said, that it only remained for him to express on the part of Her Majesty's Government their concurrence in the Motion. The grounds which the right hon. and learned Gentleman had stated so clearly to the House in favour of his proposition, were amply sufficient to justify an inquiry into the existing state of the law. After the observations of the right hon. and learned Gentleman, it was unnecessary to enter at any length into the reasons which induced Her Majesty's Government to think it advisable that an inquiry should be instituted. It was enough to say that the law was at present in a most unsatisfactory state; he was satisfied of this from his own knowledge; but it was, further, in accordance with the experience of others who had the fullest means of information, and whoso opinions were entitled to the greatest weight. Such an inquiry as it was now proposed to institute would enable them to see their way more clearly to a remedy. The law of 1835, instead of accomplishing the object it was intended to accomplish, removing the doubts previously existing on the subject, had increased the difficulties which attended marriages of this nature, and to a considerable extent had also led to immorality. It was but an act of charity and justice that the law should be cleared up in some way or other; and the course proposed by the right hon. and learned Gentleman was the best which could, under the circumstances, be pursued. Persons might be appointed on a commission whoso opinions were entitled to the greatest weight, who were fully competent to conduct such an inquiry, and who could devote more of their time to it than Members of that House, in other respects perhaps qualified to take part in an investigation. In acceding to the Motion, he begged to state that he did not wish to express an opinion as to what the law ought to be. The uncertainty of the existing law had been proved to his own satisfaction; and, under these circumstances, he was certainly prepared to give his assent to the Motion.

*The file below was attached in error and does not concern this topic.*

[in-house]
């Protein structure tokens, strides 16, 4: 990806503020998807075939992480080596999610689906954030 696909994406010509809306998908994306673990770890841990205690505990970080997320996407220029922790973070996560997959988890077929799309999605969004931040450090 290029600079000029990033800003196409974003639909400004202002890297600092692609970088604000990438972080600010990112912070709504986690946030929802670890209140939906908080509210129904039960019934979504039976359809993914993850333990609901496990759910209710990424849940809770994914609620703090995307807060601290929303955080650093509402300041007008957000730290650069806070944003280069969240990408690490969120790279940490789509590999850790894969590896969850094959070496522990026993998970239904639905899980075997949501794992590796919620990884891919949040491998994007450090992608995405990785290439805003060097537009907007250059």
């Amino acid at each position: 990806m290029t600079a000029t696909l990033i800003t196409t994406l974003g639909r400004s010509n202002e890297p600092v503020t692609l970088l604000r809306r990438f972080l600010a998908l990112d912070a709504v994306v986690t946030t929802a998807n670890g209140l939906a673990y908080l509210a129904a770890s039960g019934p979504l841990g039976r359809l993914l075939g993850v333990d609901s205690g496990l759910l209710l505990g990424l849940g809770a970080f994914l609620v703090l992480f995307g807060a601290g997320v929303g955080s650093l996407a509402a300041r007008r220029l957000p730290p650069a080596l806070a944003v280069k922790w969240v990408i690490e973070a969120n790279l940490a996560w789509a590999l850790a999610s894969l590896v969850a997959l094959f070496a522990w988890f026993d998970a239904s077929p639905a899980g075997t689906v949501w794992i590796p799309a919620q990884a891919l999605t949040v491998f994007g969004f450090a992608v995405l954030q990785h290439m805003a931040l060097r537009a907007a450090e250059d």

regretted that the right hon. Gentleman the Secretary of State for the Home Department had given his consent to the Motion. It was true, indeed, that the right hon. Gentleman the Member for Bute (Mr. S. Wortley), who might be called the hereditary friend of this Motion, had conducted the discussion in a manner so absolutely unexceptionable—evincing such laborious investigation, as well as attention to all the delicacies involved in the consideration of the question—that no fault could be imputed to him. But when the right hon. Gentleman the Secretary for the Home Department gave his consent to the Motion (without which consent it could not have a chance of being carried), it was for the House to say whether they were prepared to retract their decision of 1842, when by a considerable majority they refused to alter the law when leave was asked by the present Lord Ellesmere to bring in a Bill to that effect. When the House should pass an Address to the Crown praying Her Majesty to issue this Royal Commission, it would imply a desire and intention to make some change in the existing law. At all events, inquiry implied dissatisfaction. Then, as to the history of the existing law—what practical benefit did the right hon. and learned Member for Bute expect to derive from the statement in the earlier part of his speech as to the construction of the last Act passed in relation to this subject? Who cared whether the stories of the circumstances in which the Habeas Corpus Act was adopted, were correct or not? People took the law as they found it. And what mattered it whether Lord Brougham proposed a particular clause in the Act as to these marriages for a particular purpose? By that law the question ought now to be decided. The right hon. and learned Gentleman urged, in the first instance, the number of petitions presented in favour of an alteration. It was stated that 153 clergymen had petitioned to that effect; but what was the value of that 153 when compared with the 15,000 who silently opposed any alteration? His right hon. and learned Friend had also referred to the number of cases in which such marriages had been contracted—for the purpose of showing how large a proportion of the people of England were interested in this question. But that number embraced at the most only a fractional part of the whole kingdom. His right hon. and learned Friend had also said that England was the only country—the only Protestant country at least—in which such marriages were prohibited. He doubted exceedingly that fact; but admitting it to be so, it did not follow that the law of England was necessarily wrong. Was his right hon. and learned Friend prepared to legalize, in this country, all the degrees of consanguinity permitted in foreign countries? At present, perhaps, there was no demand made for further relaxations beyond that now under consideration; but if that were agreed to, it would give encouragement to further demands in pursuance of the precedents of foreign countries. His right hon. and learned Friend's present Motion, it was true, did not include any further relaxations; but he gave a precedent, if he did not give any argument, for them; and his precedent would go further than an argument would carry him on the subject. He should have pre-eminently desired to have the benefit of the judgment of his right hon. Friend Dr. Lushington on the subject. That was not the only occasion on which he had regretted his absence from the House; that was not the first time he had regretted that Her Majesty's Judge Advocate (Mr. C. Buller), and another hon. Friend whom he did not then see in his place, had not been pleased to bring forward a Motion to which he thought, from what had fallen from them both, three years or four years ago, they were almost pledged—a Motion to repeal so much of a certain statute as prevented Dr. Lushington sitting in that House. He and that right hon. Gentleman (Dr. Lushington) had voted very seldom together in former times, and probably should vote as little together in future; but he certainly felt that his opinions in matters of this kind, and on questions of international law, were entitled to the highest respect. The opinion of Mr. Justice Erie had been quoted by his right hon. and learned Friend (Mr. S. Wortley). Now, in the first place, his right hon. Friend had himself stated that this was the opinion of Mr. Justice Erie, when a barrister—of eminence, he admitted, but still a barrister—upon a case submitted to him. Now, every one knew that the value of a lawyer's opinion depended upon the case laid before him. He had not seen that opinion, and did not know that it was entitled to any particular respect, except as coming from such a man as Mr. Justice Erie; but still, let the House recollect that it was the opinion of a counsel on his brief, and not the decision of a Judge on the bench. His right hon. and learned Friend had likewise quoted a number of cases in which the existing law had been violated. Was not this, in a House of lawmakers, a singular reason for altering the law, not that it was wrong, but that it had been broken? The opinion of a clergyman here, and a lawyer there, and a solicitor in some other place, who had aided in the invasion and infraction of the law, had been quoted; but for his (Sir R. Inglis's) part, he had always held that the opinions of those who kept the law, were entitled to far more respect than the opinions or the wishes of those who violated it. As it so happened that he was the individual who had first urged the House to refuse leave to Lord Francis Egerton to bring in such a Bill, he did not consider it was taking an undue liberty with the House when he in some degree repeated the arguments which the House had considered sufficient to justify such an unusual course as that of refusing leave to bring in a Bill, particularly when asked by an individual—he would not say so high in station, for he left that out of view altogether, but—of such high talent and personal character as Lord Francis Egerton. But still, not his talents, not his station, not his personal character, could induce the House to consent to bring in a Bill to make this alteration; and, therefore, without meaning any disrespect to his right hon. and learned Friend (Mr. S. Wortley), he had been anxious to rise be-fore the Secretary of State rose, in order to make his appeal to the House, when it was less committed, to do that which they had done four years ago. On that occasion he had stated, in substance at least, that he regarded the practice to which the sanction of the law was now invoked as one which was contrary to the general interests of society, because hazardous to the peace and purity of families; that it was opposed to Scripture rule, and, although he did not lay undue stress upon the canons of the Church, either of our own Church or the Church of the earlier ages, still he did feel that the practice, which for a great many centuries had been enforced, was, at the same time, in accordance with the canons, and was directly contrary to what was now sought to be established. He apprehended that no real doubt existed, so far as the decisions of the law were concerned —he did not speak of the opinions of individual lawyers—that up to the present moment the one degree which was now sought to be blotted out of the list of prohibited degrees, was ipso facto prohibited. He saw no occasion then for appointing a commission to inquire into the state of the law. That point was conceded. The state of the law was, that a marriage of this kind was within the prohibited degrees, and was not valid in law. If that were so then, and having no doubt that it was right to maintain the law in this state, he considered it inexpedient to appoint a commission to inquire into that matter. He believed that the existing state of the civil law only came in aid of the canon law—that it directly followed out the principle laid down in the Holy Scriptures, and the immemorial practice of the Church. He admitted that, totidem verbis, the marriages which it was now proposed to legalize were not prohibited by the Levitical law; but he asked if they were not by a parity of reasoning as completely prohibited as anything could be? Could any human being contend, for instance, that when the Levitical law prohibited the marriage of a man with his daughter's daughter, it did not also prohibit him from marrying his daughter? He therefore maintained that the absence of a direct prohibition against a man marrying two sisters in succession was no proof that such was not contrary to that law. It had been often held, as a deduction from the Levitical law, that the marriage of one woman to two brothers in succession was illegal; and did it not follow that the marriage of one man to two sisters in succession was equally so? He now came to a different branch of the subject, namely, the practical effects of the admissibility of the marriage of a man with two sisters in succession upon the habits of families. The right hon. and learned Gentleman had stated—and he had seen similar statements in a pamphlet by Mr. Campbell Foster—a most elaborate pamphlet on the subject, and probably comprising all that could be said in favour of this proposition—he found there statements similar to those which had been quoted by his right hon. and learned Friend, showing the hardships which were inflicted by prohibiting a man from taking his wife's sister to be a second mother to the orphan children. Now, on the other hand, he knew a case in which, if it had not been that the sister of the deceased wife felt that on entering the house of her brother-in-law she was as safe and as much above scandal as if she had really been his own sister, several children of a very tender age would have been deprived of the care which they had since enjoyed till they arrived at mature years. If then the right hon. and learned Gentleman could produce an instance in which great evils had arisen from this law, he could thus quote one in which great blessings had occurred—blessings which would most certainly have been withheld if the young lady who succeeded to the charge of the orphan children had ever supposed it possible that she could have been the wife of their father. He believed that so long as a feeling of sanctity attached to that relation, no improper feelings were likely to exist between these parties, any more than between the nearest blood relations; but the moment they were placed in a different position, and allowed to occupy a place in each other's affections which the law at present refused, from that moment they were placed in a way of temptation from which they were at present exempted; and exactly in that proportion the law would deprive the orphan children of the benefit of that protection which they might otherwise enjoy. Under these circumstances, and retaining the opinions which he had expressed on the last occasion on which the subject had been brought forward—and believing from the general practice of the House in former cases that inquiry would lead to concession—he deprecated the inquiry which was now requested. It might be, that the concession would not be such as the right hon. and learned Gentleman asked for, or which the petitioners desired to obtain; but it would be such as would unsettle the minds of the people, and lead them to conclusions alike inconsistent with the law of nature and the practice of the Church; it would be such as would unsettle the minds of the people without conferring any corresponding benefit, inasmuch as the total number of persons who were affected by the existing law was exceedingly small in comparison with the mass of the people, and was not such as would justify any great change in the policy of the country, especially on a subject so important as the sanctity of marriage. For these reasons he opposed the Motion.